Sharp Turns Like Cisco's Have a Long History

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If Cisco Systems announces its first blade servers on Monday, as expected, the news may well herald a major expansion of the dominant networking company's business. But even though it's the most hotly anticipated move in a long time for an IT vendor, this isn't the first case of a company taking a big gamble on entering into a new business.

Potentially game-changing shifts have taken many forms, and none is directly comparable to Cisco's plan or its historical context. But there are some lessons for Cisco in how those strategies have played out, according to industry analysts.

It may be hard to remember, but Intel didn't make any chips for servers until the Pentium Pro was unveiled in 1995. The company had remained focused on PCs while giants such as IBM and Sun Microsystems built both the central computers that ran enterprise applications and the processors at the heart of those systems. PCs were used for some departmental functions such as printing, but they weren't true servers. Leveraging its PC chip development resources and large-scale PC economics for server CPUs turned out to be a very good move for Intel and IT as a whole, spawning the industry-standard servers that dominate data centers today.

The Pentium Pro was a momentous introduction but wasn't as daring a move as Cisco would be attempting by entering the server market, noted Insight64 analyst Nathan Brookwood. CPUs were already Intel's core business. It was just a matter of bumping them up into a new class.

But another move by Intel didn't turn out so well. In the late 1990s and earlier in this decade, the company aggressively pursued communications, introducing new types of processors such as Arm-based StrongARM chips for handheld devices and even producing optical components for high-speed networks. Both efforts took Intel outside its core business and didn't gain much traction, eventually being sold off.

"I'd have to give them a failing grade on that," Brookwood said.

Some vendors can use their sheer size to make a daring foray succeed. Microsoft does this regularly, said analyst Roger Kay of Endpoint Technology Associates. The quintessentially dull software company tried to break into gaming hardware in 2001 with the XBox, and it struggled for years against established players Sony and Nintendo. Today the XBox 360 has a wide lead over its most direct competitor, Sony's PS3, but only after years of investment and losses. Kay doubts Microsoft has broken even yet on its cumulative investment in the platform.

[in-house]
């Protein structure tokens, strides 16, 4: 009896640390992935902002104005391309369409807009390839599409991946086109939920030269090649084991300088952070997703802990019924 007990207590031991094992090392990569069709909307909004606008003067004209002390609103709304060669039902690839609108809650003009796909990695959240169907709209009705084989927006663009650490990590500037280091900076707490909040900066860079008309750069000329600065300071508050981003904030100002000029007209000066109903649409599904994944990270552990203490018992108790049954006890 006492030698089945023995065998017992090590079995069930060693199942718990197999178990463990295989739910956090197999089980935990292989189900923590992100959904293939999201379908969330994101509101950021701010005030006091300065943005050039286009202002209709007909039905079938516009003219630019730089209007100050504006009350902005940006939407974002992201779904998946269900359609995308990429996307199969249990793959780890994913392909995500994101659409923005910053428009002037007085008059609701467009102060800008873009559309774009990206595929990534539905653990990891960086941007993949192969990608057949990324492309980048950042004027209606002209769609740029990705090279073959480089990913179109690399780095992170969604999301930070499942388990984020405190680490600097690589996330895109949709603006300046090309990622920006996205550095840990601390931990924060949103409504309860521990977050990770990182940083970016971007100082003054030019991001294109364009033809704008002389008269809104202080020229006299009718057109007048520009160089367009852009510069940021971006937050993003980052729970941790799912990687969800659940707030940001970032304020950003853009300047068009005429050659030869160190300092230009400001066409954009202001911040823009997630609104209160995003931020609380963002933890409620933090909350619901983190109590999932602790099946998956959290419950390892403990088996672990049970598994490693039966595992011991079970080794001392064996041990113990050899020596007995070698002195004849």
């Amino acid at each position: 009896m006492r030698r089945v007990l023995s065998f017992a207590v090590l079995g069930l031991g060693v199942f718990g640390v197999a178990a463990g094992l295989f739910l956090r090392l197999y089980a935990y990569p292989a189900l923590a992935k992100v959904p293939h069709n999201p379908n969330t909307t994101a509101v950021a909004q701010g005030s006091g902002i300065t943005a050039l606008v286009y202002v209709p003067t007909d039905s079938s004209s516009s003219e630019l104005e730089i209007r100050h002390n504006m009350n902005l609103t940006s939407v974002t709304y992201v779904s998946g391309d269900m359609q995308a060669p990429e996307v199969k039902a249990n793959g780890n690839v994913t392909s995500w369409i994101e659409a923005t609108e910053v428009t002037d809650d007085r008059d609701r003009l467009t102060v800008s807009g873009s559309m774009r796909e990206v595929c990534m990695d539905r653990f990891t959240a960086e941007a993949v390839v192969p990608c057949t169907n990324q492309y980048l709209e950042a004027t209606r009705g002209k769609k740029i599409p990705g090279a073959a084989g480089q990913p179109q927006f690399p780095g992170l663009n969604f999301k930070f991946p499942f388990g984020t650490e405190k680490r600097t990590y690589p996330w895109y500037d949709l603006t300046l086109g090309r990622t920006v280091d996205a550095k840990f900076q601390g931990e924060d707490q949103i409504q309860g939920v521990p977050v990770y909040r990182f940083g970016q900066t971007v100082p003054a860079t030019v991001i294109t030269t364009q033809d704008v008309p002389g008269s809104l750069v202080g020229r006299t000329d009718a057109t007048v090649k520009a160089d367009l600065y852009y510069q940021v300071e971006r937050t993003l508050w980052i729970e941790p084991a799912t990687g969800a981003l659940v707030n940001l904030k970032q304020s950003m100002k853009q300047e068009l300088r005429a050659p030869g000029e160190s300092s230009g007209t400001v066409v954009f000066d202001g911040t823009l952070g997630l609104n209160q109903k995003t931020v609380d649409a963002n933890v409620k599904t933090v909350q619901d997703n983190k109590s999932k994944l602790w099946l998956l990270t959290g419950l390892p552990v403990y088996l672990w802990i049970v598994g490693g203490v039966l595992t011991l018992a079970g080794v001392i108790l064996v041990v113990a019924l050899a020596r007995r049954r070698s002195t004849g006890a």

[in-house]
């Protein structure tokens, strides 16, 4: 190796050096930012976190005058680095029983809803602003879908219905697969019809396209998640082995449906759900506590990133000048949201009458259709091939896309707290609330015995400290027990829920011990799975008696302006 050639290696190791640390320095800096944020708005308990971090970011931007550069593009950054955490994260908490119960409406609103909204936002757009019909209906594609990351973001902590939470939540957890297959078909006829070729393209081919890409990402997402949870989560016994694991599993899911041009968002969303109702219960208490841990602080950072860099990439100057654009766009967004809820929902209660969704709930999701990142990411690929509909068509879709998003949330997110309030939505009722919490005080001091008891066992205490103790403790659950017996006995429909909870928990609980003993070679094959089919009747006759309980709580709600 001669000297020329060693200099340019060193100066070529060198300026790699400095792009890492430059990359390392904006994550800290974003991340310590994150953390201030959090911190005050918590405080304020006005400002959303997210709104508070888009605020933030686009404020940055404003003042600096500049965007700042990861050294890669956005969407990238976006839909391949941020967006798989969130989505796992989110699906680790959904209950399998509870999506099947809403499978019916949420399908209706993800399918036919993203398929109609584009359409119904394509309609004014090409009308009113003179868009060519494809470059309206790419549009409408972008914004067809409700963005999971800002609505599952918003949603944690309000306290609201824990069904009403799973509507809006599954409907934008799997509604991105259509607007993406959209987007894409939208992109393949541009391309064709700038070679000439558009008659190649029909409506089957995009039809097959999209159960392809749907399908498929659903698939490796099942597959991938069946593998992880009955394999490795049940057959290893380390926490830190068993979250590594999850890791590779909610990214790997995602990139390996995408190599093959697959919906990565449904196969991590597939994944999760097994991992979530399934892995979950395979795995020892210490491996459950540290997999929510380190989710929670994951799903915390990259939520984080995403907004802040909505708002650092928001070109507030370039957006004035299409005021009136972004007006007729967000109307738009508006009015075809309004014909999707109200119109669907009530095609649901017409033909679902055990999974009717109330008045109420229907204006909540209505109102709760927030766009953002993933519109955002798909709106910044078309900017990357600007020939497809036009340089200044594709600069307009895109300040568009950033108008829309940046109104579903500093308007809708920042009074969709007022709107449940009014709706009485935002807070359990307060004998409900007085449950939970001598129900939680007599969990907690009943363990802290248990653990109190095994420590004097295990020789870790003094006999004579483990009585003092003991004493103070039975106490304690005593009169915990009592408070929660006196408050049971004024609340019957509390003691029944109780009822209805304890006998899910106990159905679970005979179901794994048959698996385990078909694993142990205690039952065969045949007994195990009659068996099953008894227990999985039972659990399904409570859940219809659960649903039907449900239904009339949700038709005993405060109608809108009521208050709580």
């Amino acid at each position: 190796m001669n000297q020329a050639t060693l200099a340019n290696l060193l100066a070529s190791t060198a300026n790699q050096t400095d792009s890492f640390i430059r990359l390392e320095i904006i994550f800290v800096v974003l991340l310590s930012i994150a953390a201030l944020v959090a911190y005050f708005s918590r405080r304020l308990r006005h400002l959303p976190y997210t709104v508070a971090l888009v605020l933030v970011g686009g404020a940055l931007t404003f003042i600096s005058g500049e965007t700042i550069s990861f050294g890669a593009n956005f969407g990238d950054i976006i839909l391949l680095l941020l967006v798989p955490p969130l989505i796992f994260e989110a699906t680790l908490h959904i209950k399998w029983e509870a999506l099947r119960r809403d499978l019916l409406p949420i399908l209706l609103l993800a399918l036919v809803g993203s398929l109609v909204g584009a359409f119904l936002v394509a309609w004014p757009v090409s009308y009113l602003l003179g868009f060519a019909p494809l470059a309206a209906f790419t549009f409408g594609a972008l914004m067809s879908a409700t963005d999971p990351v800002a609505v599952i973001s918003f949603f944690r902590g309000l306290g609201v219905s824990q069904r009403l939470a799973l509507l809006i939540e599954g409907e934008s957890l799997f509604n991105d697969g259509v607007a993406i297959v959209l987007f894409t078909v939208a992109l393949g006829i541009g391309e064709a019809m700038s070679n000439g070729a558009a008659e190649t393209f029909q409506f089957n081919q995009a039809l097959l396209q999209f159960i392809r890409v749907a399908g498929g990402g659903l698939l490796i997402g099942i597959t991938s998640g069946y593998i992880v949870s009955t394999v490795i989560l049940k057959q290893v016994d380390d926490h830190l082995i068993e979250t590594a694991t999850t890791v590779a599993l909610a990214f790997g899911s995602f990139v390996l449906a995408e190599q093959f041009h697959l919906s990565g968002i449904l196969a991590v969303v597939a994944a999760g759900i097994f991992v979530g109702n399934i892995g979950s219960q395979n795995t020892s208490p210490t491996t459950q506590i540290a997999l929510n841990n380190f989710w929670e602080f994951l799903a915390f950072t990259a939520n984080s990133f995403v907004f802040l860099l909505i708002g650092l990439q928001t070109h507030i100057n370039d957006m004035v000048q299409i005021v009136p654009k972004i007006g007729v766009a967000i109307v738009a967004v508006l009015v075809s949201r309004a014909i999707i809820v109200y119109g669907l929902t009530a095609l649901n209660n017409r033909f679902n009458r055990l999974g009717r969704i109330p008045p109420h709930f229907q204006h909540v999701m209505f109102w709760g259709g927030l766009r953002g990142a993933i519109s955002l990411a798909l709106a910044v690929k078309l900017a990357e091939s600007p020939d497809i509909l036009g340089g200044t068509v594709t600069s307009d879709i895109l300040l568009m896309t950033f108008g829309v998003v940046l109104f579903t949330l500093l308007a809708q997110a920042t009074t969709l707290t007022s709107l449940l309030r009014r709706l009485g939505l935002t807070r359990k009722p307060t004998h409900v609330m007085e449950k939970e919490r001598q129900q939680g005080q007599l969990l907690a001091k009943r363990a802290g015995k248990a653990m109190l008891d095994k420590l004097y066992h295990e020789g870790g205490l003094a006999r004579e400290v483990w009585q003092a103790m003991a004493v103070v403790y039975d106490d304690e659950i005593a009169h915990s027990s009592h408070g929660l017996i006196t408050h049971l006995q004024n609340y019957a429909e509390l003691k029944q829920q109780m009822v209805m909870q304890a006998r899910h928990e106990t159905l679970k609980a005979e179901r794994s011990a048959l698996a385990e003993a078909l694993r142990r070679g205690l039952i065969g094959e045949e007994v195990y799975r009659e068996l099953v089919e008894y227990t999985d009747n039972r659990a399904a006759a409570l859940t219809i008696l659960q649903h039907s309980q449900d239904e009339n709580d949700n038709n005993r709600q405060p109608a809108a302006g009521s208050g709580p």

"It's something Microsoft can do better than others, because they have the money and smarts," Kay said.

Success in a new business does require knowing what you're getting into. This is why Dell stumbled badly after it entered the printer business a few years ago, according to Kay. At the height of its success selling business and consumer PCs online, the company decided it could give Hewlett-Packard a run for its money in another mass-produced piece of hardware. What it didn't count on was HP's printing brand and intellectual property, as well as its marketing and distribution system, Kay said.

"They took a superficial similarity and assumed it was the same type of market, and it really wasn't," Kay said.

The biggest challenge generally isn't a new technology itself but the vendors that are selling it -- something Cisco would find no shortage of in the server industry.

"You may be the biggest banana in your market segment, but when you try and expand into another market segment, especially one that might not be tightly coupled with yours ... there's always going to be a big banana there already, and it's hard to displace entrenched, competent competitors," Brookwood said.

If it does enter the server market, Cisco will find a much stronger set of opponents than it has faced in enterprise networking. Though they all had technical strengths, the companies that once challenged Cisco head-on -- 3Com, Cabletron and Bay Networks (later part of Nortel) -- frequently miscalculated the market. The likes of HP and IBM tend not to.

Given that key lesson, analyst Tom Nolle of CIMI doubts Cisco will try building servers as they are traditionally defined.

"Cisco would be incredibly naïve to launch a general-purpose blade server in competition with IBM, HP and Dell, and I think their sales force would tell them that," Nolle said.

Because computing gear takes up a much bigger part of a typical enterprise's budget than networking, it would be an uphill battle for Cisco to dictate that piece based on the network, he said. "You do not want to fight against an IBM or a Microsoft ... in a big IT buy," Nolle said.

It's more likely the company would sell blades that aren't really servers but computing platforms that do specific jobs relevant to networking. This would be partly a defensive move. If Cisco doesn't bring those functions, such as collaboration and unified communications, into its own platforms, computing companies will have an opportunity to bring those in through their own server sales, he said.

Historically, the golden opportunities have been the ones where a vendor could break into uncharted territory, such as when IBM pioneered LANs with SNA (System Network Architecture) in the early 1970s, Nolle said. Big Blue then dominated that field into the 1980s.

"You can't find one where someone's jumped in where there was an incumbency," Nolle said.

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